Why Hide?

Discussion in 'Acronis Disk Director Suite' started by davidlhickman, Nov 15, 2007.

Thread Status:
Not open for further replies.
  1. davidlhickman

    davidlhickman Registered Member

    Nov 3, 2007
    Upstate New York
    I've been reading about hidden partitions in this forum and the DD manual tells how to hide and unhide partitions. But it doesn't indicate why you would want to hide a partition. MudCrab in one his posts indicated that partitions with operating systems should be hidden from each other. What does that mean and how and why do you accomplish it?

  2. MudCrab

    MudCrab Imaging Specialist

    Nov 3, 2006
    When using a multi-boot Windows system, hiding OS partitions from other OS partitions is generally a good idea. This allows the other OS partitions to remain relatively invisible to the OS that's booted. No drive letter is assigned, the partition can't normally be accessed, etc.

    This creates a more "isolated" multi-boot system where each OS is independent of the others. This is my personal preference.

    DD allows you to hide and unhide partitions and OSS (as well as many other boot managers) allows you to select which partitions you want hidden for a particular OS. The boot manager then takes care of the hiding and unhiding automatically when you boot that OS.

    On one of my computers, I have Vista, XP for Work and XP for Games installed. When Vista is booted, both XP partitions are hidden. When either of the XP installs are booted, the other XP and the Vista partitions are hidden. All of these have Windows as the C: drive when booted.


    If you boot using the Windows boot manager, none of the OS partitions will be hidden. Booting into Windows XP #1 will show Windows XP #2's drive in My Computer. Booting into Windows XP #2 will show Windows XP #1's drive. (You may be able to unassign a drive letter if you don't want the drive to show up if the partition isn't sharing the swap file or booting files.)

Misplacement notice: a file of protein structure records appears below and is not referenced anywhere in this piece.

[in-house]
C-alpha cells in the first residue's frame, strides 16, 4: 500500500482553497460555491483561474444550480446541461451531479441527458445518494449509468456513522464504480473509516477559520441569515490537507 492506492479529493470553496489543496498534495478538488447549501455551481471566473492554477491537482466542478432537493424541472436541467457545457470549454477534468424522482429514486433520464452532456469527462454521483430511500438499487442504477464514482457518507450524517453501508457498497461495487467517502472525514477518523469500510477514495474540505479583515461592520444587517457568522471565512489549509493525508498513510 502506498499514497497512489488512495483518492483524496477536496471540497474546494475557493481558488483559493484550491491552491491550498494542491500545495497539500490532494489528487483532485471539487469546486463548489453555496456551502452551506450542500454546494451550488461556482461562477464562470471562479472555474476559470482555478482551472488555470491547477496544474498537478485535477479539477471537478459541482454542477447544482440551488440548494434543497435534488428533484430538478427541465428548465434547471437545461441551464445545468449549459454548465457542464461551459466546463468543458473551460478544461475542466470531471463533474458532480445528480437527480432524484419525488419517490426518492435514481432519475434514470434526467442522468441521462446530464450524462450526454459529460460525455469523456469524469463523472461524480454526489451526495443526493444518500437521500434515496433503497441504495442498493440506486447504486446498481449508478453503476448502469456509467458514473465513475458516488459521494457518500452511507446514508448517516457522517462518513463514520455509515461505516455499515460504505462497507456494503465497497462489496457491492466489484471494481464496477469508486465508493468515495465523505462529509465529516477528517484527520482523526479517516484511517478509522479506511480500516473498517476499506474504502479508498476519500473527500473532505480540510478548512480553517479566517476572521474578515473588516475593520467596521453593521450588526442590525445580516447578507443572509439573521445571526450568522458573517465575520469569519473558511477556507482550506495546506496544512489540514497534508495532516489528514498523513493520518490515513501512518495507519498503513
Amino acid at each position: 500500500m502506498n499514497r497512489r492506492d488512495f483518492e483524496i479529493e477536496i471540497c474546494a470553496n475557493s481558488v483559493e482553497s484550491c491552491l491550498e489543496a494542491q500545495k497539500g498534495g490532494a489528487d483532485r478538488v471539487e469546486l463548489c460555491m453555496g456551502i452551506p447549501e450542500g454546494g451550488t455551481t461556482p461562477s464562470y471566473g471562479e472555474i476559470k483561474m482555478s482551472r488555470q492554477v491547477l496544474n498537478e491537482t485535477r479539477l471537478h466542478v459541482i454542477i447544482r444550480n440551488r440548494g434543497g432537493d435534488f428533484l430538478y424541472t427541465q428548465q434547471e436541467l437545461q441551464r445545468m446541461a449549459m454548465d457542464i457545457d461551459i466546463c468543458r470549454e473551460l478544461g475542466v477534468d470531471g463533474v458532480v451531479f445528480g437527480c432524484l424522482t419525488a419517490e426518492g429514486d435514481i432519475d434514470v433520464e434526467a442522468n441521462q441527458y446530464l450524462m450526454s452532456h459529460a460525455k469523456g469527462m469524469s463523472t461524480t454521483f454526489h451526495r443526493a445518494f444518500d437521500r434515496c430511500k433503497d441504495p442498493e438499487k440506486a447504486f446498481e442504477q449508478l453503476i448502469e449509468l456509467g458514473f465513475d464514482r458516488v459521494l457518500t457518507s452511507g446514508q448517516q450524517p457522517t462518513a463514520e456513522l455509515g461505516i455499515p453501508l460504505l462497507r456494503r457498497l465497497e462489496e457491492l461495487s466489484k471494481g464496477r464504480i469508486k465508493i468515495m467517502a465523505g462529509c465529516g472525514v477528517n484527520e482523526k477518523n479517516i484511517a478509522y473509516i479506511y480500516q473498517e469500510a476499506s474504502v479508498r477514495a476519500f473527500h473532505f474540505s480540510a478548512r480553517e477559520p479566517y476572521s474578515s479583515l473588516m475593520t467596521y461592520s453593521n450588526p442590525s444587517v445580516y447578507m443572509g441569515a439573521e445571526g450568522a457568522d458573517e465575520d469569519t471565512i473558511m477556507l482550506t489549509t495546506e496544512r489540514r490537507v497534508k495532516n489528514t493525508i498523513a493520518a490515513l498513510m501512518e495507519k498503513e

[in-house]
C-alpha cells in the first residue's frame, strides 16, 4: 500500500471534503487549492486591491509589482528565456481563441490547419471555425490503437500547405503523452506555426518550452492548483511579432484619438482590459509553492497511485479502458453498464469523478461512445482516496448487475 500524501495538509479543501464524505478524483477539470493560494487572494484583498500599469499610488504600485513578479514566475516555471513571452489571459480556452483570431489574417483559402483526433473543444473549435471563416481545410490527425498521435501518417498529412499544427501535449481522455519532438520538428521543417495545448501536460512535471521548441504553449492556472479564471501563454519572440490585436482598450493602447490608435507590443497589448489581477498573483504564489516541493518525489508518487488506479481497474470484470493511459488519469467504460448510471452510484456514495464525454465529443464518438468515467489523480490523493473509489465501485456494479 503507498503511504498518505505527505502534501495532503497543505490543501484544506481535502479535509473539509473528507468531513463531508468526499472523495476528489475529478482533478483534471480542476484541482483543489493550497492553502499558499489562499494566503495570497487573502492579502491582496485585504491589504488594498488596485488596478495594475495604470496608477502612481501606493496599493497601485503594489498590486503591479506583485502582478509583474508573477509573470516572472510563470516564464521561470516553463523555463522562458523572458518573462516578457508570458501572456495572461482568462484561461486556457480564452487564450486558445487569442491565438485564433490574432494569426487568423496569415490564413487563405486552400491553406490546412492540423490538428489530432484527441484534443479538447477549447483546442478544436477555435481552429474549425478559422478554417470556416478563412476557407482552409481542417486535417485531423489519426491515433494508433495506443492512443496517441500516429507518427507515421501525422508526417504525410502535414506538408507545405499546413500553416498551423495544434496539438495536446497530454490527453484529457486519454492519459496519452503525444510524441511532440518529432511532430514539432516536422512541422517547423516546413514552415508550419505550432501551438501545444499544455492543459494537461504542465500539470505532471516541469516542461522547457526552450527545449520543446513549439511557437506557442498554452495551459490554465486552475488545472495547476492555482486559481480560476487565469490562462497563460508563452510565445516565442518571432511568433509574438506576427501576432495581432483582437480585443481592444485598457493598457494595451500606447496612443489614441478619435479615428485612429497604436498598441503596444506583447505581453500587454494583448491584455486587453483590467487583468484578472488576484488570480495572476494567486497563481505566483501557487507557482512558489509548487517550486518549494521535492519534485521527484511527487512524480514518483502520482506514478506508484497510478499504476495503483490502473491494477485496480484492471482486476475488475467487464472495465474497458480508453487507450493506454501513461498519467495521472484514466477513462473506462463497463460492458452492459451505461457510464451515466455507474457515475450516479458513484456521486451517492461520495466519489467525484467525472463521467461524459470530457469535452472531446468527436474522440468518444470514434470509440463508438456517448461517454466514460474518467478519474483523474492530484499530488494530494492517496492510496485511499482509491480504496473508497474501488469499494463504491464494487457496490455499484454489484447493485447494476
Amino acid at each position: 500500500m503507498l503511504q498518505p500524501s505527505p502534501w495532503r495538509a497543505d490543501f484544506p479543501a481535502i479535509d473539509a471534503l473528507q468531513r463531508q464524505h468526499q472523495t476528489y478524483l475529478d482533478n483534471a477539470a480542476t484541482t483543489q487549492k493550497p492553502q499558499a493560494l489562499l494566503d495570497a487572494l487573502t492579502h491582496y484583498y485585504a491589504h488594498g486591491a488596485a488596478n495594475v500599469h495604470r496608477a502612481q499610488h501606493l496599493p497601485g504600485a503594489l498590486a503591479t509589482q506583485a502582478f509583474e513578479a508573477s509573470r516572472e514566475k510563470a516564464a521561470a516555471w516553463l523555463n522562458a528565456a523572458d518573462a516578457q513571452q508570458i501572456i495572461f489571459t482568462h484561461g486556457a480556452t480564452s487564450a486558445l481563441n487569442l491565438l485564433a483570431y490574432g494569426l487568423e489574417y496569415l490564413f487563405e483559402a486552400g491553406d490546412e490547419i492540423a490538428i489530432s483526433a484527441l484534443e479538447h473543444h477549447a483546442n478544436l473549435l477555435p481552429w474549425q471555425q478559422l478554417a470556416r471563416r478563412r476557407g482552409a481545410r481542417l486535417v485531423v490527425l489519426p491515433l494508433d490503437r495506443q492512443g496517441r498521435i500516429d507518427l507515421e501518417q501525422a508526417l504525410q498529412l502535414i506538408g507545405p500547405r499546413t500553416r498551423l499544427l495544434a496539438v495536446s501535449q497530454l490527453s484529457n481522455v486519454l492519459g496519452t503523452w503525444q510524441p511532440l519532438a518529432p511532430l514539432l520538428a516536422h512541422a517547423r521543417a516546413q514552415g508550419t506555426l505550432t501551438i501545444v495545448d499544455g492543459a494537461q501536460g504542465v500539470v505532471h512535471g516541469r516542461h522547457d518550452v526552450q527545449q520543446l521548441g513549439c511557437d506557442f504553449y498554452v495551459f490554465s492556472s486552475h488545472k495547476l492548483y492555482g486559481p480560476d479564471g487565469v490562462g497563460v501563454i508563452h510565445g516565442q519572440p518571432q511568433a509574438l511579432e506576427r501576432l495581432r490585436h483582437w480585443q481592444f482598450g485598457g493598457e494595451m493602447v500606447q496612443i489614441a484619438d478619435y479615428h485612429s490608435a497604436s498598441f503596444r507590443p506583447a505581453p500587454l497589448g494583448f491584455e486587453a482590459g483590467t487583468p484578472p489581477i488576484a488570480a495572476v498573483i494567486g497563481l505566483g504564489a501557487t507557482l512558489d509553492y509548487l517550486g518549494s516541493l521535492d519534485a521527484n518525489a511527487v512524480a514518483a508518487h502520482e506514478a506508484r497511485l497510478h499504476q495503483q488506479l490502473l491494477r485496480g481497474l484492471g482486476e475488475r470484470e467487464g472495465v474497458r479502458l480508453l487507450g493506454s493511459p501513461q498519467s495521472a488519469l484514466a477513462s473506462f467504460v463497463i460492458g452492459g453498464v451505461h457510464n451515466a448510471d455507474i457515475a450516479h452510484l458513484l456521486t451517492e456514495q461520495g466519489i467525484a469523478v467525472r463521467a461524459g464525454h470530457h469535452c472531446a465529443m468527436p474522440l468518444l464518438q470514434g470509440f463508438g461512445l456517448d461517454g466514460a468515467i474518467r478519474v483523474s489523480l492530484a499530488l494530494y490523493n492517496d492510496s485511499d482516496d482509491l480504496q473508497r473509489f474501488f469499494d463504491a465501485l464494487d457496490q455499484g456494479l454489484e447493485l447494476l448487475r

Also, all the booting files will be the same Windows partition (usually the first one installed). If this partition is reformatted, corrupted or restored to a pre-multi-boot setup, then you won't be able to boot into your other OS's.
  3. ragnarok2012

    ragnarok2012 Registered Member

    Jun 20, 2007
    WARNING: depending on your particular machine and/or your particular setup (the software/hardware combination) many boot-managers may not work correctly or even be destructive of partitions/data you presently have on your computer.

    Imaging problems are sometimes compounded when using a third party boot-loader.

    Hiding partitions and OS's is a very good idea if you practice risky internet browsing (like warz or peer to peer connections or if you like to tinker with/between OS's [dual booting of hidden OS's is a common practice within a multi boot setup where other OS's still remain hidden individually]).

    Here at work we have moved from hard drive switches to separate isolated machines for legal purposes ( as this provides near absolute isolation); our human resource person has 9 machines-- one for each "area" used!! . If one machine goes down it goes down by itself without infecting other machines (we use CD's by the pallet load to isolate each machine's data).

    The risk that any particular boot-loader will be I]destructive/troublesome[/I] is small (10 to 20 percent : this is our departments' culminative experience).

    On the other hand having your OS's (like microsoft) boot up un-invisable to each other can be completely satisfactory for most personal and work purposes ( I estimate about 80 percent of setups) depending on your safe practices and level of protection ( and of course legal requirements) via an armament of security applications. Having a dedicated system/boot partition as small as possible makes re imaging a matter of 4 to 5 minutes tops.

    The nasty truth is that prior testing is crucial with a disposable setup, if you are to protect your main system before implementing any boot-loader (even microsofts).

    Without prior testing it is like playing Russian Roulette with your all important data/system ( this includes testing of any imaging applications as well).

    The small percentage of catastrophes may in fact be yours.

    It is imperative that you have back-ups or separate hard drives ( pre-proven)
    before implementing any registry intensive/crucial applications ( boot-loaders being only one type of many such applications).
    Last edited: Nov 18, 2007
Thread Status:
Not open for further replies.